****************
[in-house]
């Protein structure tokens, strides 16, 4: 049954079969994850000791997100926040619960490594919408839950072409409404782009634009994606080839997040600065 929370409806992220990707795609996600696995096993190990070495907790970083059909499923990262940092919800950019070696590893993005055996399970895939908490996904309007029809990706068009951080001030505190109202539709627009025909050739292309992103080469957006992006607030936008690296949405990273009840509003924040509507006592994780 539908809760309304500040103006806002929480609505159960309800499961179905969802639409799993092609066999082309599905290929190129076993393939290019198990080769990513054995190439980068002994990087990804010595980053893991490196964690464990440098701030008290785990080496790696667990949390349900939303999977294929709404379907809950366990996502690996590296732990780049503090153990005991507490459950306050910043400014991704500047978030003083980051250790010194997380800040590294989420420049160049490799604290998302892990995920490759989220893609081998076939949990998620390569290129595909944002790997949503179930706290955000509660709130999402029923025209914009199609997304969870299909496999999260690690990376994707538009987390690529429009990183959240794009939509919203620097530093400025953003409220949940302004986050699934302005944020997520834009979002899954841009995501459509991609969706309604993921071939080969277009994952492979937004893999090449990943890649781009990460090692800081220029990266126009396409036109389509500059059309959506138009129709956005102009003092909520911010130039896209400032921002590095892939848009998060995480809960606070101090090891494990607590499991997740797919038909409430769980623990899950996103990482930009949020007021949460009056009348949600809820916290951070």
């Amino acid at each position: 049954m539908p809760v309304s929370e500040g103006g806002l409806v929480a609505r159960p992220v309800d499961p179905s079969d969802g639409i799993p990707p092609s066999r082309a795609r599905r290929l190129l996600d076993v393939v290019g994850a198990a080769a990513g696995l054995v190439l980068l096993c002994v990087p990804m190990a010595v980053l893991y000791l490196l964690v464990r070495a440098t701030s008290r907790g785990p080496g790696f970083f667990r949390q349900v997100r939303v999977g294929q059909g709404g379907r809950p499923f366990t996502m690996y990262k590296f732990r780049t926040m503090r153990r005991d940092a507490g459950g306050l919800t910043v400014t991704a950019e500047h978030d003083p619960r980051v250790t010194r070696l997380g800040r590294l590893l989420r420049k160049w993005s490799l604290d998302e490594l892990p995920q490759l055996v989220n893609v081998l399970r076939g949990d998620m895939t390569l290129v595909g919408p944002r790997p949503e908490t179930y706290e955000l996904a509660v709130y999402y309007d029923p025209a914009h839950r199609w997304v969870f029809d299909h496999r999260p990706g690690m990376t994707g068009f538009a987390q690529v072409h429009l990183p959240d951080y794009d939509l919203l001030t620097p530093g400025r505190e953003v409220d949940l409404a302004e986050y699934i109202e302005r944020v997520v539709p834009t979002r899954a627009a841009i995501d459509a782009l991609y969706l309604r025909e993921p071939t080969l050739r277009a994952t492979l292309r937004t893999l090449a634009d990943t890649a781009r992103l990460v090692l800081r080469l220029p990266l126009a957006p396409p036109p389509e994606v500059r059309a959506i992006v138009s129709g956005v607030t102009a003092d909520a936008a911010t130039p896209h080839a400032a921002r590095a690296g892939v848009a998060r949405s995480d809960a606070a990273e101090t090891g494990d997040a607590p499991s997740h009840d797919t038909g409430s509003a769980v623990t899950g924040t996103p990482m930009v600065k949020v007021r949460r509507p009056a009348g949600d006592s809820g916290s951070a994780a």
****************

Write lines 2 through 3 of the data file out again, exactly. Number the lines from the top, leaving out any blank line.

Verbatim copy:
């Protein structure tokens, strides 16, 4: 049954079969994850000791997100926040619960490594919408839950072409409404782009634009994606080839997040600065 929370409806992220990707795609996600696995096993190990070495907790970083059909499923990262940092919800950019070696590893993005055996399970895939908490996904309007029809990706068009951080001030505190109202539709627009025909050739292309992103080469957006992006607030936008690296949405990273009840509003924040509507006592994780 539908809760309304500040103006806002929480609505159960309800499961179905969802639409799993092609066999082309599905290929190129076993393939290019198990080769990513054995190439980068002994990087990804010595980053893991490196964690464990440098701030008290785990080496790696667990949390349900939303999977294929709404379907809950366990996502690996590296732990780049503090153990005991507490459950306050910043400014991704500047978030003083980051250790010194997380800040590294989420420049160049490799604290998302892990995920490759989220893609081998076939949990998620390569290129595909944002790997949503179930706290955000509660709130999402029923025209914009199609997304969870299909496999999260690690990376994707538009987390690529429009990183959240794009939509919203620097530093400025953003409220949940302004986050699934302005944020997520834009979002899954841009995501459509991609969706309604993921071939080969277009994952492979937004893999090449990943890649781009990460090692800081220029990266126009396409036109389509500059059309959506138009129709956005102009003092909520911010130039896209400032921002590095892939848009998060995480809960606070101090090891494990607590499991997740797919038909409430769980623990899950996103990482930009949020007021949460009056009348949600809820916290951070």
């Amino acid at each position: 049954m539908p809760v309304s929370e500040g103006g806002l409806v929480a609505r159960p992220v309800d499961p179905s079969d969802g639409i799993p990707p092609s066999r082309a795609r599905r290929l190129l996600d076993v393939v290019g994850a198990a080769a990513g696995l054995v190439l980068l096993c002994v990087p990804m190990a010595v980053l893991y000791l490196l964690v464990r070495a440098t701030s008290r907790g785990p080496g790696f970083f667990r949390q349900v997100r939303v999977g294929q059909g709404g379907r809950p499923f366990t996502m690996y990262k590296f732990r780049t926040m503090r153990r005991d940092a507490g459950g306050l919800t910043v400014t991704a950019e500047h978030d003083p619960r980051v250790t010194r070696l997380g800040r590294l590893l989420r420049k160049w993005s490799l604290d998302e490594l892990p995920q490759l055996v989220n893609v081998l399970r076939g949990d998620m895939t390569l290129v595909g919408p944002r790997p949503e908490t179930y706290e955000l996904a509660v709130y999402y309007d029923p025209a914009h839950r199609w997304v969870f029809d299909h496999r999260p990706g690690m990376t994707g068009f538009a987390q690529v072409h429009l990183p959240d951080y794009d939509l919203l001030t620097p530093g400025r505190e953003v409220d949940l409404a302004e986050y699934i109202e302005r944020v997520v539709p834009t979002r899954a627009a841009i995501d459509a782009l991609y969706l309604r025909e993921p071939t080969l050739r277009a994952t492979l292309r937004t893999l090449a634009d990943t890649a781009r992103l990460v090692l800081r080469l220029p990266l126009a957006p396409p036109p389509e994606v500059r059309a959506i992006v138009s129709g956005v607030t102009a003092d909520a936008a911010t130039p896209h080839a400032a921002r590095a690296g892939v848009a998060r949405s995480d809960a606070a990273e101090t090891g494990d997040a607590p499991s997740h009840d797919t038909g409430s509003a769980v623990t899950g924040t996103p990482m930009v600065k949020v007021r949460r509507p009056a009348g949600d006592s809820g916290s951070a994780a």